You can take a Punjabi out of Punjab, but you can’t take Punjab out of a Punjabi. I have lived outside Punjab for most of my life, but I never severed its precious umbilical cord. The ancestral village of my father, Baba Bedi, is Dera Baba Nanak. It’s where my mother, Freda Bedi, spearheaded her historic protest against the British as a “hand-picked satyagrahi” of Mahatma Gandhi in 1942. I was born in Lahore, then capital of undivided Punjab, a year before Independence. Even today, as part of Pakistan, Lahore remains quintessentially Punjabi.
“The Huts”, our rustic home on the outskirts of Lahore, was not just a symbolic name. Three kutcha thatched-roof village huts, with mud-plastered walls, no electricity or running water, sheltered my eclectic family. My parents Baba and Freda; my elder brother Ranga; my beloved grandmother Bhaboji and her adopted son Binder; two shepherd dogs, Pug and Snug; and a friendly buffalo, Miss Chambeli Clarabelle Cutty, tethered nearby for milk. I was, in my mother’s words, “welcomed home with garlands and a tikka on his forehead” at the door of a hut.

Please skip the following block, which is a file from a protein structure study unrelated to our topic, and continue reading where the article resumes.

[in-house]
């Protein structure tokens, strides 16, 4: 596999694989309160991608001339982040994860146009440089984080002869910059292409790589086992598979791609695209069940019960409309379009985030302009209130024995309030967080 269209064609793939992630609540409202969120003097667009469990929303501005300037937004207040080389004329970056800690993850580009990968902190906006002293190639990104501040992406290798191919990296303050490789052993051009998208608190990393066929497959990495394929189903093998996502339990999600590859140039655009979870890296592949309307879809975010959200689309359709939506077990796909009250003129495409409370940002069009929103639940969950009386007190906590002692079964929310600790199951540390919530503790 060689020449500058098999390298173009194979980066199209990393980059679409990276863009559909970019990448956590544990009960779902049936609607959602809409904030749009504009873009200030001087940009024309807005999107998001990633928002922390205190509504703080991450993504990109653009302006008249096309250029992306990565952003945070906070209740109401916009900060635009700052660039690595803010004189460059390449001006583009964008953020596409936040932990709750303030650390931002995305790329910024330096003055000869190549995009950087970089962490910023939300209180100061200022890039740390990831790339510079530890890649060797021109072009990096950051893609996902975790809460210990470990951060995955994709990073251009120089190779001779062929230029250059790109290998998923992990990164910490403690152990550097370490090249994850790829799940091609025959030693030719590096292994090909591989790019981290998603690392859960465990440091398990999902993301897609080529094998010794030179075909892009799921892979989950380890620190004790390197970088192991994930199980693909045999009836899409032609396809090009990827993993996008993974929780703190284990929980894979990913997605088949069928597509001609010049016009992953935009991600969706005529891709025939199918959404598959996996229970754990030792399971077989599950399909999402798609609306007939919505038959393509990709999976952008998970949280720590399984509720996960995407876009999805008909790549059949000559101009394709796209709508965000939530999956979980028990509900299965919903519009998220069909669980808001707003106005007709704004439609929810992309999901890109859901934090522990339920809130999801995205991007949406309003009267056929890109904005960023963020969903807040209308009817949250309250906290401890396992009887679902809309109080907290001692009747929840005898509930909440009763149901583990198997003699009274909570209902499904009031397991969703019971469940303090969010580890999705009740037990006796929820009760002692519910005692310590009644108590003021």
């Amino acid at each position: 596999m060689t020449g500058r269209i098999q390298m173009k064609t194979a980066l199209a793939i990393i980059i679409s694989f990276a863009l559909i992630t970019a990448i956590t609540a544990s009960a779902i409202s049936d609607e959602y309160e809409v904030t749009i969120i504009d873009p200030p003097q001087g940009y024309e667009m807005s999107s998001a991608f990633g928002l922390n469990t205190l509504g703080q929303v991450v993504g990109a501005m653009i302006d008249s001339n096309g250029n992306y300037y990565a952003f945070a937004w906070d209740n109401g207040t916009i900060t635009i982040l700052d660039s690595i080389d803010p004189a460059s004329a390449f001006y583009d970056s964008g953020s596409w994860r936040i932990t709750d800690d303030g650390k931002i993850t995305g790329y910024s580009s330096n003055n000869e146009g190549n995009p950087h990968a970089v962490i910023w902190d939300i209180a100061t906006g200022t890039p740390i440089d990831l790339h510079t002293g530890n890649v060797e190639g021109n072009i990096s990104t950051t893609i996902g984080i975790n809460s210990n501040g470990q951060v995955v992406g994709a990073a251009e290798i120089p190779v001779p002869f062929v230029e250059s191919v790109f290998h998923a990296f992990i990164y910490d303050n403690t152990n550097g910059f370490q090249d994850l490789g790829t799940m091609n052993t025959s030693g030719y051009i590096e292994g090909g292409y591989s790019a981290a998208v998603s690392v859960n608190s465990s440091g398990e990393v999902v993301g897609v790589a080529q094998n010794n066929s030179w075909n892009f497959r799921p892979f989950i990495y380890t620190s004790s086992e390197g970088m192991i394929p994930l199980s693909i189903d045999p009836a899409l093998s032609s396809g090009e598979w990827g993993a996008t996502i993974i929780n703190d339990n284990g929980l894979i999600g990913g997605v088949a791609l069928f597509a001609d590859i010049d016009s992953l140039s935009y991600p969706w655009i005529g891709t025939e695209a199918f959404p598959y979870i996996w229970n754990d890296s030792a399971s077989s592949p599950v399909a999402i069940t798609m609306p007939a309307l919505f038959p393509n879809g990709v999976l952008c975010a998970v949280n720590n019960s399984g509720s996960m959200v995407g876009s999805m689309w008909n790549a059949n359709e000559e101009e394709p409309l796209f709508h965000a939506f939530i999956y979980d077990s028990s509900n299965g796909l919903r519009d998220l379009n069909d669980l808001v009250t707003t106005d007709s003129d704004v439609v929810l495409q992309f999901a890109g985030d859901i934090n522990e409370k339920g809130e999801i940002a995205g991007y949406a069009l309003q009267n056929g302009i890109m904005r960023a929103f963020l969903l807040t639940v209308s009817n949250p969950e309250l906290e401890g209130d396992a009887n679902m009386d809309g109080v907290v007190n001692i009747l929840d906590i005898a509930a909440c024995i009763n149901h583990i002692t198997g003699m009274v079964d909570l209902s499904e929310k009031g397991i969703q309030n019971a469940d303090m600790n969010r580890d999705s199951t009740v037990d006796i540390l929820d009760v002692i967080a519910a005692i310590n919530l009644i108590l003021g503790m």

Our rural home was a landmark in Lahore. It reflected my parents’ lack of money, but equally, their solidarity with India’s poor. It was a gathering spot, an adda, where freedom fighters, leftists and communists made their plans. They were watched, harassed, and sometimes beaten up by the police. After Independence, many of them became famous politicians: President of India Giani Zail Singh; Prime Minister Inder Kumar Gujral; “Lion of Kashmir” Sheikh Abdullah; Communist leader Harkishan Singh Surjeet. Writer and historian Khushwant Singh wasn’t an agitator but a sympathiser. Some were creative people who became famous: artist Satish Gujral, actor Balraj Sahni, Poet Laureate of Pakistan Hafeez Jalandhari. All loved the Punjabi atmosphere of Lahore.
The Tribune, Punjab’s biggest newspaper, was also based in Lahore. My parents had sharply divided opinions about it. The paper put my mother’s historic satyagraha on its front page: “Mrs Freda Bedi left for Dera Baba Nanak where she will offer satyagraha on 21st February.” It reported her being jailed by the British as a big story too. In 1943, The Tribune sent her to cover the horrors of the Bengal famine, where over 20 lakh people were starving to death. After that, it commissioned her to write a regular column on women’s issues, ‘From a Woman’s Window’, the first of its kind in India. So my mother was fond of the paper.